Teacher2Teacher |
Q&A #19123 |
From: Jeanne
(for Teacher2Teacher Service)
Date: Dec 03, 2007 at 23:46:26
Subject: Re: Surface Area of Prisms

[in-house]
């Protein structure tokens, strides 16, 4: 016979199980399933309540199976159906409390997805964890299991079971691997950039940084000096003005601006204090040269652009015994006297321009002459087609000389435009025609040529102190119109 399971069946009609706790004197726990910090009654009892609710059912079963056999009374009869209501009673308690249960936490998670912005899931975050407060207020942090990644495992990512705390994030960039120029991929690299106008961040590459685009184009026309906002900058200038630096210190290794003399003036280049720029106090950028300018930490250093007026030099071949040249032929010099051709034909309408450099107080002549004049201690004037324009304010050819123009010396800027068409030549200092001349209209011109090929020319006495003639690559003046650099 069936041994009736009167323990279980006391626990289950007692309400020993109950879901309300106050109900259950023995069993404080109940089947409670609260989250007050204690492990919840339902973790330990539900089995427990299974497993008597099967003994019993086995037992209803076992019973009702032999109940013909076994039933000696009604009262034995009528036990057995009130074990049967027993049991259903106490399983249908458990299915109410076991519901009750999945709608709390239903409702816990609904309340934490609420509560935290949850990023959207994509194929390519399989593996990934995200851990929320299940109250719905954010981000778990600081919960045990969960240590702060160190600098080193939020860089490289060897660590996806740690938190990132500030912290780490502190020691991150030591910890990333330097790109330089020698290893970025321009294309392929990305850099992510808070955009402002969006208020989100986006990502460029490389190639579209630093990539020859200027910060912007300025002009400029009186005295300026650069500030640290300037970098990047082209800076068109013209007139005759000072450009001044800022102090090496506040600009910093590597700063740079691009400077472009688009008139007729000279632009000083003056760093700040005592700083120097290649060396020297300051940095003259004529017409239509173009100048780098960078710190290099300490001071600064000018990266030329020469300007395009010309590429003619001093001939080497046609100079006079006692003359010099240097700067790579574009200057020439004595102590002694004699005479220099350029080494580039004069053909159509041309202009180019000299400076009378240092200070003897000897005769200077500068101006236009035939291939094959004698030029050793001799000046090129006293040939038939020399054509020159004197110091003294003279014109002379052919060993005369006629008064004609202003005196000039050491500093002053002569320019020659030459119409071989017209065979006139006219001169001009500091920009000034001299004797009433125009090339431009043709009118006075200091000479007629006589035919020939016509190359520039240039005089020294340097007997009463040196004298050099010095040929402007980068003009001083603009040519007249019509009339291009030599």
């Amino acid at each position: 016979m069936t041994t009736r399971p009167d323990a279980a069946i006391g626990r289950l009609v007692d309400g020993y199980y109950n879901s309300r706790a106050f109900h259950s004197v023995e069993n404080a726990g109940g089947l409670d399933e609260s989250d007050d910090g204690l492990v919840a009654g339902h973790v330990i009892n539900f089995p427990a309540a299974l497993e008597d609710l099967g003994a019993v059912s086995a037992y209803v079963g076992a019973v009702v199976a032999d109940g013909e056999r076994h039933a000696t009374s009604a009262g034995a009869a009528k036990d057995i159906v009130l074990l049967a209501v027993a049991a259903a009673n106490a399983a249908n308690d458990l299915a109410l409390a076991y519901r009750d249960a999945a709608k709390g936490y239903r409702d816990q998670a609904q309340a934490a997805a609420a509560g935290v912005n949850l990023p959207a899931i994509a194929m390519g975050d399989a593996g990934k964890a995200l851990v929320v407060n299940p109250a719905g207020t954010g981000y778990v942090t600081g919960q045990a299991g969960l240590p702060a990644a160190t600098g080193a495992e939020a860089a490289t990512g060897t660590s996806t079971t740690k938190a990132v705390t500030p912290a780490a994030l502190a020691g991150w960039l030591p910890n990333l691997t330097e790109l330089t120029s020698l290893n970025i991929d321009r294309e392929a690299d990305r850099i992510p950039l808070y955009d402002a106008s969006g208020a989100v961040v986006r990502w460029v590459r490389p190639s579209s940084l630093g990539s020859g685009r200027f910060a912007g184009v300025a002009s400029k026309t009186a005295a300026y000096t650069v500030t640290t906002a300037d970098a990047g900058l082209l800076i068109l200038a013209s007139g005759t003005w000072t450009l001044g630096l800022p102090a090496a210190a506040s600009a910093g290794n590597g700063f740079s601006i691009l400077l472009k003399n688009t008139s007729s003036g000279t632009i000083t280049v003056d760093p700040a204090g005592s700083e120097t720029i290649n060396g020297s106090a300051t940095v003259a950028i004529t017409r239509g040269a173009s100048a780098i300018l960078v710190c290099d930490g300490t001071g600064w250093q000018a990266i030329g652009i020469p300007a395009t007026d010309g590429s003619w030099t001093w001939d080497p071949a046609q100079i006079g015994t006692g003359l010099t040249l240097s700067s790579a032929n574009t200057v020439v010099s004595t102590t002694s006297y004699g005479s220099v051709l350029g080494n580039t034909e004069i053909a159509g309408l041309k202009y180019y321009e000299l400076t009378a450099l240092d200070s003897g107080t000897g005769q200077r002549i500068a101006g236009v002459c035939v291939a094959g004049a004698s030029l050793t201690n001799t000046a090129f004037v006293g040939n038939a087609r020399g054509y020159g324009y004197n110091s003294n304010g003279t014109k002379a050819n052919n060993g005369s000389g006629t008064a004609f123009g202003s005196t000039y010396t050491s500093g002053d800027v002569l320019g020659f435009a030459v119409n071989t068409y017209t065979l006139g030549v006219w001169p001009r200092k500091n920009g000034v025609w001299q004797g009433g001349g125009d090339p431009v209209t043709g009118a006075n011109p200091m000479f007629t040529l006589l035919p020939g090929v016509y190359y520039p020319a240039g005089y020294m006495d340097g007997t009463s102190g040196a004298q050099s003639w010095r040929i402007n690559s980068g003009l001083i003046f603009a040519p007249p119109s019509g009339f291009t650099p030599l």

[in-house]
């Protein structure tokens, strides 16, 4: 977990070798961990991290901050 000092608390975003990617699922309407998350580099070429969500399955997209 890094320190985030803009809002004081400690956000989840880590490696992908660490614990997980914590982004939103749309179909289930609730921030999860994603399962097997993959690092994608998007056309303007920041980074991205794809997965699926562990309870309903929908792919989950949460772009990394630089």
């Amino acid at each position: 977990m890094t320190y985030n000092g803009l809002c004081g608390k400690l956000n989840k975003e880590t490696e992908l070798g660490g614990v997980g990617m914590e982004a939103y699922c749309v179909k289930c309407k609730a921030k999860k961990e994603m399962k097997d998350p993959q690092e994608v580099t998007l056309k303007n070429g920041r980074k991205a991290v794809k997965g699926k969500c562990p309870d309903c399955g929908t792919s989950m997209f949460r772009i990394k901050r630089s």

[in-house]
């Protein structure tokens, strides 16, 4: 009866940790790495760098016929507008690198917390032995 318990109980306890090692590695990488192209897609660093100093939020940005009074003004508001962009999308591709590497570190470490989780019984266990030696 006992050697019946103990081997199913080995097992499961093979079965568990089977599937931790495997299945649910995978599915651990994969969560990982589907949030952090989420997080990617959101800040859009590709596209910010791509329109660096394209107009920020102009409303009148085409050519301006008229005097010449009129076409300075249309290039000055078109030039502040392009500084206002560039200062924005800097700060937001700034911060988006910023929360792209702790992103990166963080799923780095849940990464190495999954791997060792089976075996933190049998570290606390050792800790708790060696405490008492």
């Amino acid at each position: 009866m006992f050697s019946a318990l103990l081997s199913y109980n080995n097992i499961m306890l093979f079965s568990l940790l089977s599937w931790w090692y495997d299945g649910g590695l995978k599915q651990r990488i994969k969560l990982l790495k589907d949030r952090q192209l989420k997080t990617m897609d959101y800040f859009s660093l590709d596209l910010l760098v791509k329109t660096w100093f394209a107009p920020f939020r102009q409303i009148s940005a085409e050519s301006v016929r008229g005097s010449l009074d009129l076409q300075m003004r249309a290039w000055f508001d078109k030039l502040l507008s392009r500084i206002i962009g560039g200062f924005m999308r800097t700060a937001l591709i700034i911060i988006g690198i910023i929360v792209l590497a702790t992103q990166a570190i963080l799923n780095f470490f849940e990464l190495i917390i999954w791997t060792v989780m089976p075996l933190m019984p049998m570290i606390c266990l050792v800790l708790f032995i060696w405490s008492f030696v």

Hi Harvey, Let me begin by letting you know what I believe the letters in the formula, S = Ph + 2B, stand for. S = surface area. B = area of a base of the prism. P = perimeter of the base. h = height of the prism. I've never taught this formula, but if I did, like Gail, I'd start by cutting apart a box. But in order to help students see the two bases (2B), I would use prisms that have bases that not rectangles or squares. Craft stores are good places to look for such boxes. I've seen candy boxes that are triangular and hexagonal prisms. I'd make sure I have two identical boxes, one to cut apart and one for the students and me to use as a reference. Let's focus on a hexagonal based prism. Cut out the two hexagon bases along the edges. The area of these two hexagons are 2B. After you cut out the bases, you're left with a hexagonal tube. To figure out the area of the hexagonal tube, it is helpful to cut along ONE edge. The tube opens up to a big rectangle. The height of the tube (h) is the height of the big rectangle. The perimeter of the tube (P) is the width of the big rectangle. Area of the big rectangle = base times height = width times height = Ph So the total surface are of the prism equals the area of the big rectangle plus the area of the 2 hexagon bases. S = Ph + 2B This was pretty rough, but I hope it gave you some ideas. Good luck. -Jeanne, for the T2T service
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